business – a fact reflected in the new, 250,000 sq. ft. facility the company
opens in Franklin, WI.
1997 A new 217,000 sq.-ft. design center opens in Milwaukee. FL engine
production moves to a newly purchased plant in Menomonee Falls. A new
330,000 sq. ft. plant in Kansas City takes over the production of Sportsters.
1998 The company opens its first foreign factory in Manaus, Brazil.
The remaining shares of Buell are also acquired.
1999 The Touring and Dyna lines receive the new Twin Cam 88.
2000 Despite spending tens of thousands of dollars in legal fees in the mid-’90s – and
having initial success in its efforts to trademark the “potato- potato” sound of
Harley motors – the company drops its U.S. Patent Office application. Harley-
Davidson’s vice president of marketing, Joanne Bischmann, tells reporters, “I've
personally spoken with Harley-Davidson owners from around the world and
they've told me repeatedly that there is nothing like the sound of a Harley-
Davidson motorcycle. If our customers know the sound cannot be imitated, that’s
good enough for me and for Harley-Davidson”
2001 The VRSCA V-Rod is introduced. The motor – which was designed with input
from Porsche – is fuel injected, has overhead cams, and liquid cooling.
2003 It is estimated that 250,000 people come to Milwaukee to celebrate The
Motor Company’s 100th anniversary.
2006 Fittingly, the ’06 model-year Dyna motorcycles come with six-speed
transmissions. The company announces a major new museum, scheduled to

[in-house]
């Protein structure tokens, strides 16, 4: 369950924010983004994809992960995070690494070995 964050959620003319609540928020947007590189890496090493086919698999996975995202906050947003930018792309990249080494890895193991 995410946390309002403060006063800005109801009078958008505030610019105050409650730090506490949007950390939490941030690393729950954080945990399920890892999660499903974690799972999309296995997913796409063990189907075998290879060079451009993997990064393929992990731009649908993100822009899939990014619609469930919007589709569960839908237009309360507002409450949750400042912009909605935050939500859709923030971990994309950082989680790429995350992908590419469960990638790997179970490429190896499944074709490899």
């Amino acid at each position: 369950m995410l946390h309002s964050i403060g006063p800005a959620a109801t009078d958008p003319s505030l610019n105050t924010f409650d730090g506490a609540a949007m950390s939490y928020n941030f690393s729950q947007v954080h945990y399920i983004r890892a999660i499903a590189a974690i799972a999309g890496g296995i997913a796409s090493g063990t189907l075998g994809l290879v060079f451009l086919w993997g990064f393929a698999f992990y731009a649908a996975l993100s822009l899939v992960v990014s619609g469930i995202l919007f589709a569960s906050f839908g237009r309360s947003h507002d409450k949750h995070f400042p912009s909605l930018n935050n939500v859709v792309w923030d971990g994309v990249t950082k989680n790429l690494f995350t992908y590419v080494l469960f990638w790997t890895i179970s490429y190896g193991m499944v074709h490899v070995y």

open in Milwaukee in 2008.
2007 Harley upgrades its Big Twin motor, stroking it out to 96 cubic inches
and earning the moniker “Twin Cam 96.” The six-speed transmission from the
Dyna line is added across the board.
2008 The Motor Company opens its impressive new museum in time for Harley’s
Purchases MV Agusta for $109 million in an attempt to take advantage of MV’s
European distribution channels. Introduces the XR1200, inspired by the XR750
flat track machine used to win countless championships. The XR1200
represents the first time H-D designed and marketed a motorcycle exclusively for
the European market. Later, after demand from this side of the pond, the
XR1200 is then sold worldwide.
2009 Keith Wandell becomes the first person since 1981 to become CEO of
Harley-Davidson who hadn't had any previous connections to The Motor
Due to the economic recession, Harley-Davidson discontinues the Buell line and
puts up MV Agusta for sale to focus on core business. This after The Motor
Company declared profits dropped 84-percent since the previous year.
Announces plan to enter the rapidly expanding Indian market.
2010 In a throwback to the 883 series, AMA Pro Racing, along with title
sponsor Vance & Hines, debuts the inaugural XR1200 series. Modifications are
limited and place emphasis on rider talent. Danny Eslick wins the championship
in its first year.